“He that hath knowledge spareth his words: and a man of understanding is of an excellent spirit. Even a fool, when he holdeth his peace, is counted wise: and he that shutteth his lips is esteemed a man of understanding” (Proverbs 17:27-28).
I have a good friend who is far more intelligent than I am. When we are together having a conversation, he will pause to choose just the right word to explain what he is thinking. When he pauses, I will try to fill in the blank he has left with the pause in the conversation. Most times he simply says, “No, that’s not what I’m talking about …” I am learning that I don’t always need to be talking. I am learning that I am not always right (that is a tough lesson for any of us to learn). I am learning that I don’t have all the answers and that sometimes the best thing for me to do is to remain quiet and think before answering.
There are plenty of people who are more than willing to give their opinion to you today about how to live your life … spend your money … do your job … raise your family … choose your mate … etc. You can join them and try to act the part of an expert on every subject, or you can practice these verses in Proverbs 17 today. The words in these two verses above are very convicting to me. I want to be a wise man. I do not want to be called a fool. There is a fine line between the time to speak and the time to remain still and quiet. I want to have that godly discernment and speak at the times God leads me to, and remain quiet if He has not.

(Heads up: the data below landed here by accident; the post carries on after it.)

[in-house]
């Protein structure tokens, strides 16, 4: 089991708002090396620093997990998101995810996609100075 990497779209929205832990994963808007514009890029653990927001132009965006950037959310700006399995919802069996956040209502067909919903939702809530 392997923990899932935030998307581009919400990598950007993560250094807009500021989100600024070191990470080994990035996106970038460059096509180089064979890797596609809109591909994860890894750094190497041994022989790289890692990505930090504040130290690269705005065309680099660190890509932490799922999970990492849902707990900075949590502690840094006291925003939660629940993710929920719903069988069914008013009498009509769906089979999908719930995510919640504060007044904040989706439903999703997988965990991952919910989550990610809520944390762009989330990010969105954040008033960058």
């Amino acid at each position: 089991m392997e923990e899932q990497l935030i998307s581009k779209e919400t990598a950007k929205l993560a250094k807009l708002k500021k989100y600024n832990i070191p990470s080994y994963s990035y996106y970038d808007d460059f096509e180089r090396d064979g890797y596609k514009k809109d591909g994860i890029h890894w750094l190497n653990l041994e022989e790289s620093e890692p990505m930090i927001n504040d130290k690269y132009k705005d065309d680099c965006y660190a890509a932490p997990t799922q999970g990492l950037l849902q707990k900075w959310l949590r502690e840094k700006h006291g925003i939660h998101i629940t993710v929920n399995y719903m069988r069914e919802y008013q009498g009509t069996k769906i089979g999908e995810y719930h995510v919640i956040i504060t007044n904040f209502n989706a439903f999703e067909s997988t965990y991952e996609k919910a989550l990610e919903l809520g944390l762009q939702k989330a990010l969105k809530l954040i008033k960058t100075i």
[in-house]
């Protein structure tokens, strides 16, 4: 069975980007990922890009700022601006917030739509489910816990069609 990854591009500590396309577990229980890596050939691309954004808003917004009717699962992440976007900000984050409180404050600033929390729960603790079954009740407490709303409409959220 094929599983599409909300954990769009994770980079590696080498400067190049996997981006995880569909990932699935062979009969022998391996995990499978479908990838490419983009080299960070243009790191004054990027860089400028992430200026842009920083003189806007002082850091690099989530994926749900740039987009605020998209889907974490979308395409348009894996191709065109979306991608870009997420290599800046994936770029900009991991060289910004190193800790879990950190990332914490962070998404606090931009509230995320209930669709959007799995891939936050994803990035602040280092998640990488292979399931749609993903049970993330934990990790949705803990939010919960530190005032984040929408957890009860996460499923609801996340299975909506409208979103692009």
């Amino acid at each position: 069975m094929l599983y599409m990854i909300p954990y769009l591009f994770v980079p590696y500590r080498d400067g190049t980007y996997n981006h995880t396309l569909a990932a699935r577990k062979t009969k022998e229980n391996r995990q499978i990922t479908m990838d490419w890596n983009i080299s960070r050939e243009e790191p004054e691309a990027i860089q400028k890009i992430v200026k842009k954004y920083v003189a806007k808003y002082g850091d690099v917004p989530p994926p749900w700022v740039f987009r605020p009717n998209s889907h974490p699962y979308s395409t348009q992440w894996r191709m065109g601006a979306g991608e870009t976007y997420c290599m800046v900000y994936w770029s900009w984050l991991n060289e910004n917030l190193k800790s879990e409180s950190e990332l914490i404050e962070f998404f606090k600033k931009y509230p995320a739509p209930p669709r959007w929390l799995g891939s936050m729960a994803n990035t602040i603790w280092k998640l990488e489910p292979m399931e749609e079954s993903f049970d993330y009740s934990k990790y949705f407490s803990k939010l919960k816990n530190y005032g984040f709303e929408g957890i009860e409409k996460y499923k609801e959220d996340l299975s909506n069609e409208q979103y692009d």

I think the key to these verses is to use the knowledge God has given us at the appropriate times. If we do not have knowledge on a subject, or if someone else has more knowledge than we do, it is best for us to remain quiet. In the Old Testament book of Job, his friends had come to comfort him. They were doing that until they began to speak! Once the talking started, they could not resist trying to sound like an expert and offer their advice. Most of their advice was incorrect because they had a lack of knowledge and understanding about the reason Job had been afflicted to begin with. This lack of knowledge did not stop them … and they served to be more of a pain than a comfort. Use your words wisely today and be a blessing even in your silence! When you speak … make those words count for the betterment of those hearing.